By Howland Blackiston, Unknown

Man has used honey for thousands of years. Certainly as a sweetener, but more often as a medicine to treat a variety of ailments. It has an illustrious history finding its way into folklore, religion, and every culture around the world. In ancient times, honey was considered a luxury good enjoyed by the privileged and royals, as well as a valid form of currency to pay taxes.

The Cuevas de la Araña (Spider Caves) of Valencia, Spain, are a popular tourist destination. These caves were used by prehistoric people who painted images on the stone walls of activities that were a critical part of their everyday life, such as goat hunting, and lo and behold, honey harvesting.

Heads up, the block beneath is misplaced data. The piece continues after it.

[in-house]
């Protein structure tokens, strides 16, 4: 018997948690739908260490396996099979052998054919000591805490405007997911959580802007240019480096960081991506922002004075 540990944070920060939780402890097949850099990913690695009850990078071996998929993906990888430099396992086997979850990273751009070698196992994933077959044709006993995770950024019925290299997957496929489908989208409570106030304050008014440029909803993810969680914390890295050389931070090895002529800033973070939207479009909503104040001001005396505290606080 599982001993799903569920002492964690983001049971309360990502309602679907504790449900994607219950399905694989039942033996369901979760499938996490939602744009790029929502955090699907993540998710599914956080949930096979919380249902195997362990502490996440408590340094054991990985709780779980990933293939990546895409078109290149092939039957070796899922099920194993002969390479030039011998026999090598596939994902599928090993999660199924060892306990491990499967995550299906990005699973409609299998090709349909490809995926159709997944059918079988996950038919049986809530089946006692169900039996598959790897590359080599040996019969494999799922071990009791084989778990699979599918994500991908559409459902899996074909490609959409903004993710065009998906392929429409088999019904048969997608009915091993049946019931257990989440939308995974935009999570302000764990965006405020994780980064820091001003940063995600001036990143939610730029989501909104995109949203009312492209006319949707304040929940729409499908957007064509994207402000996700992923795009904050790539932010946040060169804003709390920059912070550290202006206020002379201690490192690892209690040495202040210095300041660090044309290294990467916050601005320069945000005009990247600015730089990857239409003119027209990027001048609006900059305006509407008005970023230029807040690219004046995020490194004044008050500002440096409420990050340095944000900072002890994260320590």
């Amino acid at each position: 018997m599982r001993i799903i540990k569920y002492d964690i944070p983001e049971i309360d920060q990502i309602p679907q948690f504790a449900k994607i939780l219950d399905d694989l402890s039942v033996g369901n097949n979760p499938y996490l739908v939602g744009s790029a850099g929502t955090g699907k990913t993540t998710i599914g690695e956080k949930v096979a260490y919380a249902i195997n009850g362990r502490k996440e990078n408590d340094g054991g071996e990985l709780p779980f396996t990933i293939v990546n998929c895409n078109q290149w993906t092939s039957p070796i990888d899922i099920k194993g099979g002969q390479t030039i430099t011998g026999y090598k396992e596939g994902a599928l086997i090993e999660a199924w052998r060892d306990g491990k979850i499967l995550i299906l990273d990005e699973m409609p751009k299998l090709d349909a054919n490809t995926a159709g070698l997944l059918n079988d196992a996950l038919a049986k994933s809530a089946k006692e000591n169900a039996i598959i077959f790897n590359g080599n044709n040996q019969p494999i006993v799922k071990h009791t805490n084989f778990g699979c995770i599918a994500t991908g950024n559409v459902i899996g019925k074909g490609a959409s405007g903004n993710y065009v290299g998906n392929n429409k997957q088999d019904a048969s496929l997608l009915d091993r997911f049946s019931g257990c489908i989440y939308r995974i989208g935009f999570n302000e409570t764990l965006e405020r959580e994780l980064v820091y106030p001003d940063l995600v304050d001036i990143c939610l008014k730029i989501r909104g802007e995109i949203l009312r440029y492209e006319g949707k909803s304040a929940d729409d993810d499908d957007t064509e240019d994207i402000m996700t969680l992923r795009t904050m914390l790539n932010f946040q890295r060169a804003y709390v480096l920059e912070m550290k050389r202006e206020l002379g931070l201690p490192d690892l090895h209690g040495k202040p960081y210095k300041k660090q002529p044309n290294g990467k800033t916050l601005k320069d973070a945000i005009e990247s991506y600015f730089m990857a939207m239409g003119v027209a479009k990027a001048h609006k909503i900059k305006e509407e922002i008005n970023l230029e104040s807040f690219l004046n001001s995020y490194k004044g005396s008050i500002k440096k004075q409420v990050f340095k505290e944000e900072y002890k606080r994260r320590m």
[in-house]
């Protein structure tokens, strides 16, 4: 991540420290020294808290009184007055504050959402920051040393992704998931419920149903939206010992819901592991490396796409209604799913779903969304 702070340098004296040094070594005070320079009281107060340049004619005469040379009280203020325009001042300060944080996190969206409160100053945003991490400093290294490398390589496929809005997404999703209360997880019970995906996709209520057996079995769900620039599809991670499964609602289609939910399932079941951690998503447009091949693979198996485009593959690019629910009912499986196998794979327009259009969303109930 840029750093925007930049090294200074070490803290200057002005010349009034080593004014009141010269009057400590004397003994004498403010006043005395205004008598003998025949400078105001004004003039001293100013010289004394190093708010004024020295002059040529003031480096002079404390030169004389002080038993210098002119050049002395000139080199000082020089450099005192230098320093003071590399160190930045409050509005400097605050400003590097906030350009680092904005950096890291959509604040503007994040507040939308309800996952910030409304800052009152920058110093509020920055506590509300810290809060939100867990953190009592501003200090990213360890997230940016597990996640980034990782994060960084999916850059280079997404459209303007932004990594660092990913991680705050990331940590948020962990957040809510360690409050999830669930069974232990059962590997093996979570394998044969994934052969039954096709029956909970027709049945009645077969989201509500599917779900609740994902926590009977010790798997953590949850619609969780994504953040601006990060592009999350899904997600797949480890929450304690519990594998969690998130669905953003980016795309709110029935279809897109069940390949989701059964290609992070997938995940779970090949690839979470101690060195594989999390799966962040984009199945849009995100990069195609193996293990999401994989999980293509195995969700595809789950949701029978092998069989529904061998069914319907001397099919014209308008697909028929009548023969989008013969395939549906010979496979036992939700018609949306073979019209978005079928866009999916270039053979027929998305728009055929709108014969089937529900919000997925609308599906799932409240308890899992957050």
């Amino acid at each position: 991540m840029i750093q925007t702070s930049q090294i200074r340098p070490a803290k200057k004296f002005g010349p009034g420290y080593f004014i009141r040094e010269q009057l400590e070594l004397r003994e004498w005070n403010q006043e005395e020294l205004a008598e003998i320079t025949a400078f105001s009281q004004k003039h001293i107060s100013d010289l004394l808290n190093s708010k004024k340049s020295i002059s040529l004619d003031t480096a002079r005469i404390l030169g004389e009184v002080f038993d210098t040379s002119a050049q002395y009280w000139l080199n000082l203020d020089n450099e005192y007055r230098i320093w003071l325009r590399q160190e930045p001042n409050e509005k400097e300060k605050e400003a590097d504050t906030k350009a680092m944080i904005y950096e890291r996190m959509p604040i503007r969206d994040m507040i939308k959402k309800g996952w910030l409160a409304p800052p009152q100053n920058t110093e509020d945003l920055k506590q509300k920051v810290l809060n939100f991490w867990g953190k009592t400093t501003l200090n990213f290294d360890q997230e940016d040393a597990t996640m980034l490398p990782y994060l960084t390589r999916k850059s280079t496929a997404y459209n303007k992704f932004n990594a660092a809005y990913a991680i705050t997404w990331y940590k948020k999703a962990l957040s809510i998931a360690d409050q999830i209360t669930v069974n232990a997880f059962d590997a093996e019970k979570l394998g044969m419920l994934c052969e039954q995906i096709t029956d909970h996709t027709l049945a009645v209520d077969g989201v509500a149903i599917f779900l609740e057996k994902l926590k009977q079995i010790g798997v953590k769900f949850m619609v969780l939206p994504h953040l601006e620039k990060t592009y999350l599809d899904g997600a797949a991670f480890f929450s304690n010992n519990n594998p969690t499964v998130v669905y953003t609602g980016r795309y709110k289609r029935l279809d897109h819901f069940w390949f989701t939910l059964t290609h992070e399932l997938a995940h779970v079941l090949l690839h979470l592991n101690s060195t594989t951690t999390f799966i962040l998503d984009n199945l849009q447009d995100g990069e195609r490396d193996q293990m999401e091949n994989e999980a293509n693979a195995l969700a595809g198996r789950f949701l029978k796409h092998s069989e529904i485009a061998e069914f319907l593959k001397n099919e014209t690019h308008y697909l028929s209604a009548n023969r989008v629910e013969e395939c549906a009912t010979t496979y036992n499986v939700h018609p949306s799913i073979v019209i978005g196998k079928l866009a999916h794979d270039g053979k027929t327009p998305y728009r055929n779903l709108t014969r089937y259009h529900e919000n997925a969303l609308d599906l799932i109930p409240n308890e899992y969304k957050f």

One of the paintings depicts two men climbing up vines and collecting honey from a wild beehive. Immortalized on the rock wall between 6,000 and 8,000 years ago, it is widely regarded as the earliest recorded depiction of honey gathering.

Ancient Egyptians were the first known nomadic beekeepers to migrate their beehives on boats up and down the Nile in order to follow the seasonal bloom specifically for pollination. Beeswax paintings on the pyramid walls depicted beekeepers smoking their hives and removing honey. Egyptians understood the seasonality of beekeeping and the symbiotic relationship between honeybees and pollination.

[Credit: Illustration by Howland Blackiston]

Credit: Illustration by Howland Blackiston

In 2007 a remarkable find was made during an archaeological dig in the Beth Shean Valley of Israel. An entire apiary was uncovered from Biblical times, containing more than 30 mostly intact clay hives, some still containing very, very old bee carcasses.

These man-made hives date from the 10th to early 9th centuries B.C.E., making them the oldest man-made beehives in the world. It is believed that as much as a half-ton of honey was harvested each year from this site.